Whilst comparing the work of a hugely influential international government with that of one humble nun might seem absurd, there is in fact much that the two have in common…
If American government policy was to focus less on global ideology and more (than it already does) on seeking to assist many more of the trouble spots around the world, it would win far more friends than it already has. It gave much help to Haiti after the recent earthquake there. There are many other parts of the world crying out for help. I would love to see America using their incredible resources with even greater generosity than is currently the case.
As an aside, Americans need to remember that the American way of life, its culture, its ideologies, its morality, its ethics, its code of conduct, its talk shows, its celebrity lifestyles, its movies etc, are all beamed right around the world via the media every single day. It should always bear in mind that all of this shapes perceptions of America all over the world… Media is an incredibly powerful and influential tool in shaping perceptions… What is said on Oprah for example, like it or not, reflects American culture across the world…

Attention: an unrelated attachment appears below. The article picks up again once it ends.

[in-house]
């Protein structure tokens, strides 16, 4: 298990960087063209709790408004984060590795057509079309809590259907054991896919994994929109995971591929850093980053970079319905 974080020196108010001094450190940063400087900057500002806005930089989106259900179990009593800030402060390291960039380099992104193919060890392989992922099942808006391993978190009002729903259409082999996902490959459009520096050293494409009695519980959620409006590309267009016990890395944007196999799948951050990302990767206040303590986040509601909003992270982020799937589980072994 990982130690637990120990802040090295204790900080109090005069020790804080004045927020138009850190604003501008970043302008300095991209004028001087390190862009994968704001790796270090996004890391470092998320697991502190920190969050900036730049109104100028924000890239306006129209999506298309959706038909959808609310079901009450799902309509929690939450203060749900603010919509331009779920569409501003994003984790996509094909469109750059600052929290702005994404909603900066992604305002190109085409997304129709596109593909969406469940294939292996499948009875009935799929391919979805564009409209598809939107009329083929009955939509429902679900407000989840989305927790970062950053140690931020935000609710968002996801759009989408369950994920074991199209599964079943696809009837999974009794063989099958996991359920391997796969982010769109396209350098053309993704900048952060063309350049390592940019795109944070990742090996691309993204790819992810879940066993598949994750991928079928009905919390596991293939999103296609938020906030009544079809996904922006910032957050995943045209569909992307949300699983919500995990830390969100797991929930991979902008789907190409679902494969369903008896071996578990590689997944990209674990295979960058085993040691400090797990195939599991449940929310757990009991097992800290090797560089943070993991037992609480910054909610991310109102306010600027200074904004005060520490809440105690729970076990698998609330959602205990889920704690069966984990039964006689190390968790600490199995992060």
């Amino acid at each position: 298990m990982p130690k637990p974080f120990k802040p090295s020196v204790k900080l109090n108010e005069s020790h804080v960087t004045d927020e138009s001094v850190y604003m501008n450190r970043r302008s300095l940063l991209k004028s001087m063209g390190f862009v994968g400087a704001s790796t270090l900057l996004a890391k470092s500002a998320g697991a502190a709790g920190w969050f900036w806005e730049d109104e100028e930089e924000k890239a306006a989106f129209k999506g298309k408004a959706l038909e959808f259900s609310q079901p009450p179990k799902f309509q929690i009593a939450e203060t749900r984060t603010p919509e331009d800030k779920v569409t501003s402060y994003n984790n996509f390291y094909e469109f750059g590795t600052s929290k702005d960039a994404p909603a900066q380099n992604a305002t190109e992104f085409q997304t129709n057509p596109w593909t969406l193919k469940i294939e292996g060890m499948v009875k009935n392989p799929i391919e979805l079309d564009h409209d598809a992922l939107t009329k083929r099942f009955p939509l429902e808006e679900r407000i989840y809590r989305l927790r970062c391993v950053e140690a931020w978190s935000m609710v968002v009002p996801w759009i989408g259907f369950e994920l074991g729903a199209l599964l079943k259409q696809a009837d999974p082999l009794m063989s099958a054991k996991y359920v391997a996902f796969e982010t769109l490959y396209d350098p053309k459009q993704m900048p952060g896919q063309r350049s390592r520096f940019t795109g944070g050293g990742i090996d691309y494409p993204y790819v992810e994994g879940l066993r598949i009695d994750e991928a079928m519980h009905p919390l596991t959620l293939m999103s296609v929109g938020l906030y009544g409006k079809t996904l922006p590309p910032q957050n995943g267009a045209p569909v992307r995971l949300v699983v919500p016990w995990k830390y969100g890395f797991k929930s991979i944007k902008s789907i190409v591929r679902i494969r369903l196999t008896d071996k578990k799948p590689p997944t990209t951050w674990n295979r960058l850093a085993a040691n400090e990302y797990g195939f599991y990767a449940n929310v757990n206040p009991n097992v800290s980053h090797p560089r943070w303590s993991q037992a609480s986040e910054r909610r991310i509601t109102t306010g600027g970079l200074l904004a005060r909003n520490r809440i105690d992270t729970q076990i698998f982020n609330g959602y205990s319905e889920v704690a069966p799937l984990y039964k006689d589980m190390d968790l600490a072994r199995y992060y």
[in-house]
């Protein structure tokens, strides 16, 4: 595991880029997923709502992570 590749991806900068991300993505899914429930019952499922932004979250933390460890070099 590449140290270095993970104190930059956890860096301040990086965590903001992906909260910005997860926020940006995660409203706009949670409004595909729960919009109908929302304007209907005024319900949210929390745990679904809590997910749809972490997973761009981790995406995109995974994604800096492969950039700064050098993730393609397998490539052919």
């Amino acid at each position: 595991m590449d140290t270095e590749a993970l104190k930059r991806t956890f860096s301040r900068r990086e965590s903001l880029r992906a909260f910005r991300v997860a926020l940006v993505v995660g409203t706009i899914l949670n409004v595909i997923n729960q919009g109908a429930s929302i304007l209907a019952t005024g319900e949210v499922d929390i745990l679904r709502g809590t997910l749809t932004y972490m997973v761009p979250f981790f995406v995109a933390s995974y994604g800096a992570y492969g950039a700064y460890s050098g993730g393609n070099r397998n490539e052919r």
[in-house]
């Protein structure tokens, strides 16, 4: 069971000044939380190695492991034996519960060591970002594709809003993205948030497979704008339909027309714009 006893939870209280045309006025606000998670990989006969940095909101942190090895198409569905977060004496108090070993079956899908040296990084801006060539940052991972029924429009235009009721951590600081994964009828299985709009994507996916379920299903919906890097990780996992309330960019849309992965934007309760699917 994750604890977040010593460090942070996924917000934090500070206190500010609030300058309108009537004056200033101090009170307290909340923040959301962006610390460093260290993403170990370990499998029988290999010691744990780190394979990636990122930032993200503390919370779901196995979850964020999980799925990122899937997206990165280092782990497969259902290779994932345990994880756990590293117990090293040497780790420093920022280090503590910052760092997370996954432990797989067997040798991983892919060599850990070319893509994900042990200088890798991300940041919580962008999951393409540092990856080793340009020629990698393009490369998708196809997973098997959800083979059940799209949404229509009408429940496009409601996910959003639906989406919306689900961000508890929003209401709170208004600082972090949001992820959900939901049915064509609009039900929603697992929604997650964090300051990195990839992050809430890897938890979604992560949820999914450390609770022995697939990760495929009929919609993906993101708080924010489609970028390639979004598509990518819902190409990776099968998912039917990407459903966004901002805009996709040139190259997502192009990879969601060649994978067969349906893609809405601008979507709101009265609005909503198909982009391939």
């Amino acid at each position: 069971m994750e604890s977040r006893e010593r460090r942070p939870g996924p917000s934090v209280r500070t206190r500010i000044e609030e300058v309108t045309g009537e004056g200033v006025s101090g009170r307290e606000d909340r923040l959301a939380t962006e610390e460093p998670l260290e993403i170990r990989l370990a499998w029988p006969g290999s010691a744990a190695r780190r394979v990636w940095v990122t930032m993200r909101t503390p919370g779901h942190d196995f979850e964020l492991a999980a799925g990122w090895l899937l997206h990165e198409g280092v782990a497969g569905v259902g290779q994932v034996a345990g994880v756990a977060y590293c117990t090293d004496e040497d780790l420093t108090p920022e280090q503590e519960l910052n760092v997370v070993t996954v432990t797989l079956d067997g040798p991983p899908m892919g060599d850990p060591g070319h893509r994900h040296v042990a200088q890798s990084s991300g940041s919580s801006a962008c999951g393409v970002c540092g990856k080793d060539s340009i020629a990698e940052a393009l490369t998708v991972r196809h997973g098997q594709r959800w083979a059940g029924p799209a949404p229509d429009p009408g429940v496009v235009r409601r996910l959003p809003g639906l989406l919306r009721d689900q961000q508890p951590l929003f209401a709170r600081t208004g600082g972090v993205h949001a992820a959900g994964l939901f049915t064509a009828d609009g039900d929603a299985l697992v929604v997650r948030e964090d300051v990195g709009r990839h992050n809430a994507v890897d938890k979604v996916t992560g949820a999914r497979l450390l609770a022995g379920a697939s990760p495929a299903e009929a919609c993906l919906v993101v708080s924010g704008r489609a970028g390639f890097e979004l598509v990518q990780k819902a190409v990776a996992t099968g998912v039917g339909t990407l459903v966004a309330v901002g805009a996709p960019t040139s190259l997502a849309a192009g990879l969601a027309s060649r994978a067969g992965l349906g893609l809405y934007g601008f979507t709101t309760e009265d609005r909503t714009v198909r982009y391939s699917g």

With economic success, prosperity and global power comes added responsibility and scrutiny… America as a nation should always bear this in mind…
[quote="wjp984, post:7, topic:216817"]
I think the most truthful scene in the movie was the part that involved the United Nations Inspector. Now I don't have the exact quotes memorized but it was something like this:
"You must let us inspect your palace for weapons or else!"
"Or else what?"
"Or else we will be very angry at you, and then we will write you a letter telling you how very angry we are"
Classic line exposing how useless the United Nations is with peace.
You basically nailed it.
Hans Blix actually referenced that scene in a speech some time later. Was very mature about it. Unlike Sean Penn, who has NO sense of Humor and actually got all upset about his portrayal in the movie. By a puppet.:D